The identity of a 150-year-old body discovered in New York City in 2011 has been revealed, the New York Post reports.
On October 4, 2011, construction workers “assumed they had hit a pipe” as they took a backhoe into an excavation pit in Elmhurst, Queens, and hit iron, according to the newspaper. However, when the claws emerged, they instead brought up “a body clothed in a white gown and knee-high socks.”
Officials initially thought they were looking at a crime site.
“It was recorded as a crime scene,” Scott Warnasch, a New York City Office of Chief Medical forensic archaeologist at the time of the discovery, told the New York Post. “A buried body on an abandoned lot sounds pretty straightforward.”
However, what researchers found out—that the nearly “perfectly preserved body” was that of a woman from the 1800’s—is now the subject of a documentary, “The Woman in the Iron Coffin,” which premieres Wednesday on PBS.
New York'ta inşaat işçilerinin bulduğu ceset 1830'da çiçek hastalığından ölen 26 yaşındaki Afro-Amerikalı Martha Peterson'a aitmiş.
Demir tabut cesede hiç zarar vermediğinden bilim adamları virüsün canlı olabileceğinden bile endişe etmiş. pic.twitter.com/rewv4Id2IR
— Hasan Hız (@Hasanhhiz) October 1, 2018
According to the report, the woman is believed to be Martha Peterson, who was buried in what had once been the grounds of a church founded in 1830 by “the first generation of free African-Americans.” The state of New York abolished slavery in 1927.
Peterson is believed to have worked for a local white man, William Raymond, who is thought to have been in favor of ending slavery, and made iron coffins for Fisk & Raymond—the same make of coffin that the woman’s body was discovered in.
The coffins of the now non-existent company were airtight, and made to allow corpses “to be sanitarily transported via trains and ships.”
That, according to Warnasch, would explain how well Peterson’s body was preserved. In fact, he noted that “smallpox lesions covered her body,” and wondered if the virus could have remained active because of how intricately preserved the body was.
“The body was so well preserved that I would not have been shocked if the smallpox virus had survived,” Warnasch said.
Researchers from the Centers for Disease Control and Prevention believe the disease took over Peterson’s brain and “most likely killed her.”
But how did researchers identify the woman?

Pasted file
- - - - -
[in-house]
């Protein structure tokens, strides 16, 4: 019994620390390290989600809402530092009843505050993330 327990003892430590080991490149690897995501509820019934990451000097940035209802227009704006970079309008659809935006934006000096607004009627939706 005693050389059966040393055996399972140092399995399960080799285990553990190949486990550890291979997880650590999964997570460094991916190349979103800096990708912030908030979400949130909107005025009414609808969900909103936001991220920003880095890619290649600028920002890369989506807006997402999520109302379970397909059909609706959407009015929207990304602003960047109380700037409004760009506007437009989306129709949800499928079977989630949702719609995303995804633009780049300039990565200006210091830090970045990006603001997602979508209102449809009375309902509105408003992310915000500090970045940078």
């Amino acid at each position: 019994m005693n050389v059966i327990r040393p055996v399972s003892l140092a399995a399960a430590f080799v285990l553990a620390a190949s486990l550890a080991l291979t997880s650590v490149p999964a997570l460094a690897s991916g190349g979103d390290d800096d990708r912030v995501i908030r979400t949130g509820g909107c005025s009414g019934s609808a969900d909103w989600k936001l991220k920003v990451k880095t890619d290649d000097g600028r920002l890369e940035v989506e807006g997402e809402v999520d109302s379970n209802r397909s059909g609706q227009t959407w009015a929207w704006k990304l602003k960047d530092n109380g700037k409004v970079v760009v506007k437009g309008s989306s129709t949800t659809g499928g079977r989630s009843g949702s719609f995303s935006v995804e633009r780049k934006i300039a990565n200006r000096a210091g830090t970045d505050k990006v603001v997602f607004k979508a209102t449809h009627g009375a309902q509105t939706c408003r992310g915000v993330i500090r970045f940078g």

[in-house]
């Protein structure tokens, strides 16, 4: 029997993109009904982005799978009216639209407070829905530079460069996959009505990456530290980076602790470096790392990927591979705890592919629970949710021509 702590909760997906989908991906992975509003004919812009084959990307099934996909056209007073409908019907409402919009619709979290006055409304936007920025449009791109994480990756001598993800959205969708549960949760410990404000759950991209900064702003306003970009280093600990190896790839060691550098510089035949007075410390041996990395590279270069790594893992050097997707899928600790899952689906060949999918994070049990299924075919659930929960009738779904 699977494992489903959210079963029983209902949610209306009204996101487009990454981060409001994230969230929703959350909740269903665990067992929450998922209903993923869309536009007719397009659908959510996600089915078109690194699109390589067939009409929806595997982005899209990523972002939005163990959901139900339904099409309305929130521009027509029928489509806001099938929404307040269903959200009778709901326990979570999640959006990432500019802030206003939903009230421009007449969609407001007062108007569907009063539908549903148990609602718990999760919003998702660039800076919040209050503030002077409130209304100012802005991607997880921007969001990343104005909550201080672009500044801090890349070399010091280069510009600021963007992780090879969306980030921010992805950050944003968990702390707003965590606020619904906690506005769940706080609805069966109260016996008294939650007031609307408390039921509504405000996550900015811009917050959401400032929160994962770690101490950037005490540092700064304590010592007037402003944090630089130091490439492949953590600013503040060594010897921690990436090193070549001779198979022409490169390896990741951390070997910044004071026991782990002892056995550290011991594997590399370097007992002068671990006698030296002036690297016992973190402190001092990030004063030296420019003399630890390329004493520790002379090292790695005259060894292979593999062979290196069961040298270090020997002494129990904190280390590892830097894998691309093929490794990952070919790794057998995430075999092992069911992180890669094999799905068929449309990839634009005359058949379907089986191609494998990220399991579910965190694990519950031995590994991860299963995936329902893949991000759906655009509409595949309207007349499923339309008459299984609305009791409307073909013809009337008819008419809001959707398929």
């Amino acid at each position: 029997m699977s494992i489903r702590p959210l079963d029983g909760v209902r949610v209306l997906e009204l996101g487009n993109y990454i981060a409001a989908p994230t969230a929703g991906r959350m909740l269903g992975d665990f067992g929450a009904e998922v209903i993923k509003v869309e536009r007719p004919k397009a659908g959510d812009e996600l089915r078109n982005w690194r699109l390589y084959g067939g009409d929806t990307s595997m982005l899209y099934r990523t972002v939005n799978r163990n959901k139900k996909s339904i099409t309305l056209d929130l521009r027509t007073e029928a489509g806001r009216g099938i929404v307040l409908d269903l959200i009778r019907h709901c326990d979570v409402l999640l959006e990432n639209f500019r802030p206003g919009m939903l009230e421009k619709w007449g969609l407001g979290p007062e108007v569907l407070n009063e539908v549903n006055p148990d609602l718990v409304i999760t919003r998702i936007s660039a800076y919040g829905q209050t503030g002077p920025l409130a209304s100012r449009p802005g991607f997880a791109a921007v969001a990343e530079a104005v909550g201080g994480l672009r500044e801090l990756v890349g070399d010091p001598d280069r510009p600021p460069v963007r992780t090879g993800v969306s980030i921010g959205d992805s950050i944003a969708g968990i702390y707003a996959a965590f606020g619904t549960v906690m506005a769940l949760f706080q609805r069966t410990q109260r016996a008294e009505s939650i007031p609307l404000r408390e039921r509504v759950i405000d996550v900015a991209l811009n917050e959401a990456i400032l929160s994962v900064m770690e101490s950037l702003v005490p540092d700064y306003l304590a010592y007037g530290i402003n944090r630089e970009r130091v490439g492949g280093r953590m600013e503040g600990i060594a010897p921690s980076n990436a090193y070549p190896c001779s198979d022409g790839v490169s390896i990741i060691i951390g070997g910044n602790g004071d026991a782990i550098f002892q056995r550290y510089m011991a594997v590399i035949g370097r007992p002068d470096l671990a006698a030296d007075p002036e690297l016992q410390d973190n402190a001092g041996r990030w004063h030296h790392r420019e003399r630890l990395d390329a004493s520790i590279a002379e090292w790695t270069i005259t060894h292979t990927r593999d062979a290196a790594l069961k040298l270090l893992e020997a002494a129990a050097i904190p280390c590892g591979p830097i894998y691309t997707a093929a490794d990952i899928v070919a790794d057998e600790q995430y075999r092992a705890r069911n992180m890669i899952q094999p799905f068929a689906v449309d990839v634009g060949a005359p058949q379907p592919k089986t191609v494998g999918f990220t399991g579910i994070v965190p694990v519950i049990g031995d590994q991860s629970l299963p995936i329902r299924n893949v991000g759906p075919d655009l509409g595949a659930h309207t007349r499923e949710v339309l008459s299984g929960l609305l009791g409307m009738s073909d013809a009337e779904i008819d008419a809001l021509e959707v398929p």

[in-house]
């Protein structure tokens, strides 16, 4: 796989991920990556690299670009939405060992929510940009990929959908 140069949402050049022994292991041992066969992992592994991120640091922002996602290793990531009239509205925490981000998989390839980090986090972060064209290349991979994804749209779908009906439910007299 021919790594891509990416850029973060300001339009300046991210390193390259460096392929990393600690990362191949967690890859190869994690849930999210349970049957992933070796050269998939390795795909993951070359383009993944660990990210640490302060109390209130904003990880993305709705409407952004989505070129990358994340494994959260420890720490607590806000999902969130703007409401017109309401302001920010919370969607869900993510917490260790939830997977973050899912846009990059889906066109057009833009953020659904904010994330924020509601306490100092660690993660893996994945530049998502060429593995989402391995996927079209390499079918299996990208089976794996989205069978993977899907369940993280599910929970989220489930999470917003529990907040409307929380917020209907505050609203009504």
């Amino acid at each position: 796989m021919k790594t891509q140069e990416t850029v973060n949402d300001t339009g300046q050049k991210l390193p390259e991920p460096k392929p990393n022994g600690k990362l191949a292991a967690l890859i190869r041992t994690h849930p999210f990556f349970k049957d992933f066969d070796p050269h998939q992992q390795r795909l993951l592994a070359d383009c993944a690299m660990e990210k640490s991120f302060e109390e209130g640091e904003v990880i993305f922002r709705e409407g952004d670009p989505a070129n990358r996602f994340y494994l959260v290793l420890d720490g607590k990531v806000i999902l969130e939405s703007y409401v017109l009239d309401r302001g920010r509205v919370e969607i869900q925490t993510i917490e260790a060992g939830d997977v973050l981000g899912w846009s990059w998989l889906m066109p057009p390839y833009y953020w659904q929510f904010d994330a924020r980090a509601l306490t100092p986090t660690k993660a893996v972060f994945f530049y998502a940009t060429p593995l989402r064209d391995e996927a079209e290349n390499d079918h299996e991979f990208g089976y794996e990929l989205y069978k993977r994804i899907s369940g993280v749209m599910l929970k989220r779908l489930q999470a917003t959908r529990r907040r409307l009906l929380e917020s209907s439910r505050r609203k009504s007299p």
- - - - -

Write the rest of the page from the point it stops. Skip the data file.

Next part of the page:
Apparently, chemicals were pulled from the woman’s teeth, showing “she had lived for years in the Northeast,” which led Warnasch to investigate the area in which her remains were found.
Data was also collected from the deceased woman’s hair, proving a balanced diet. Her bone structure suggested she was between 25 and 35 years old at the time of her death.
An 1850 census report in Elmhurst, previously known as Newtown, reportedly led Warnasch to Peterson.
“She would have been 26 in 1850, probably died around 1851 and lived in the household of William Raymond, a partner in the iron-coffin maker Fisk & Raymond,” Warnasch said.
While Peterson “may even have relatives living in New York City right now,” not much has been investigated beyond a couple generations of the woman, according to Warnasch.
“Finding out who she was, I got goosebumps,” Warnasch stated. “But Martha’s skull and face [on the left side] had been so damaged by the backhoe that I did not know what she looked like.”
Working with a forensic-imaging specialist with the FBI, Joe Mullins, the two were able to create an age-progression photo of Peterson.
“Researchers believe her to be Martha Peterson, who worked for a local white man with abolitionist leanings.” https://t.co/wqnUuddCzW
— 👻Cemetery Graduate👻 (@BroderickGreer) October 1, 2018
“The skull tells where the eyes are. The width of the nose comes from the shape of the nasal aperture; lip thickness is based on teeth enamel,” Mullins told the New York Post. “I used the skull to tell me the height and angle of her ears.”
Based on the information he had on Peterson’s race, Millins then painted “brown eyes and a medium dark skin tone.”
“I saw this woman come to life on the screen,” Mullins recalled. “Putting a face to history is remarkable.”
[Feature photo: Andy Scott/Wikimedia Commons]